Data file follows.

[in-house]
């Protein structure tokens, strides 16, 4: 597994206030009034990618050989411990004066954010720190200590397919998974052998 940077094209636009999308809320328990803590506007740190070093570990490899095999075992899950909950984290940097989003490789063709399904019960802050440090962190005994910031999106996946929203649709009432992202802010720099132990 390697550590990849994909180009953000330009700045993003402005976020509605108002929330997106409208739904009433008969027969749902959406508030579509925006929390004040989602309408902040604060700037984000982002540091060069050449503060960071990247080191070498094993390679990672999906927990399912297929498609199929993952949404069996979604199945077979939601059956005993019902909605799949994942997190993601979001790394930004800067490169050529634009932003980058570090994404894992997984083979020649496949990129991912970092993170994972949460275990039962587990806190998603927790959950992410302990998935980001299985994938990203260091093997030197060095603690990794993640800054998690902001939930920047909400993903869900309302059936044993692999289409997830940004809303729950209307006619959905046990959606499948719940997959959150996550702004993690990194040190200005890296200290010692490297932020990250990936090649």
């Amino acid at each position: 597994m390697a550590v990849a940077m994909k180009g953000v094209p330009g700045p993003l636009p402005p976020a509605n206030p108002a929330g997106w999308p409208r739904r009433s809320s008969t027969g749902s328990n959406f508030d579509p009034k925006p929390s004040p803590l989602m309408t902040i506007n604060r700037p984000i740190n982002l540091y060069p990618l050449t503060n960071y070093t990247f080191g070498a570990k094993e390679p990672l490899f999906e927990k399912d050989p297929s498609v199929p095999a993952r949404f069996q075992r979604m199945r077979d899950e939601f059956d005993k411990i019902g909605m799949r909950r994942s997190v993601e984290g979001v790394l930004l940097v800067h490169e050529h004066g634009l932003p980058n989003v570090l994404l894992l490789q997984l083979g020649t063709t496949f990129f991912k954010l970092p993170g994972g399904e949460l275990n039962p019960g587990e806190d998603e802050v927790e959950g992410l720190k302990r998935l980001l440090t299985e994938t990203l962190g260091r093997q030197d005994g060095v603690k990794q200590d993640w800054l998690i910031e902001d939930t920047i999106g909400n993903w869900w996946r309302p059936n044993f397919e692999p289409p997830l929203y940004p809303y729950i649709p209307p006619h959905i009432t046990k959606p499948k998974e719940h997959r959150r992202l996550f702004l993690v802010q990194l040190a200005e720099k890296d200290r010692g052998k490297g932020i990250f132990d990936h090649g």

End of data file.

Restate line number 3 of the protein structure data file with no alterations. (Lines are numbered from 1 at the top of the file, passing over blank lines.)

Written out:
């Amino acid at each position: 597994m390697a550590v990849a940077m994909k180009g953000v094209p330009g700045p993003l636009p402005p976020a509605n206030p108002a929330g997106w999308p409208r739904r009433s809320s008969t027969g749902s328990n959406f508030d579509p009034k925006p929390s004040p803590l989602m309408t902040i506007n604060r700037p984000i740190n982002l540091y060069p990618l050449t503060n960071y070093t990247f080191g070498a570990k094993e390679p990672l490899f999906e927990k399912d050989p297929s498609v199929p095999a993952r949404f069996q075992r979604m199945r077979d899950e939601f059956d005993k411990i019902g909605m799949r909950r994942s997190v993601e984290g979001v790394l930004l940097v800067h490169e050529h004066g634009l932003p980058n989003v570090l994404l894992l490789q997984l083979g020649t063709t496949f990129f991912k954010l970092p993170g994972g399904e949460l275990n039962p019960g587990e806190d998603e802050v927790e959950g992410l720190k302990r998935l980001l440090t299985e994938t990203l962190g260091r093997q030197d005994g060095v603690k990794q200590d993640w800054l998690i910031e902001d939930t920047i999106g909400n993903w869900w996946r309302p059936n044993f397919e692999p289409p997830l929203y940004p809303y729950i649709p209307p006619h959905i009432t046990k959606p499948k998974e719940h997959r959150r992202l996550f702004l993690v802010q990194l040190a200005e720099k890296d200290r010692g052998k490297g932020i990250f132990d990936h090649g």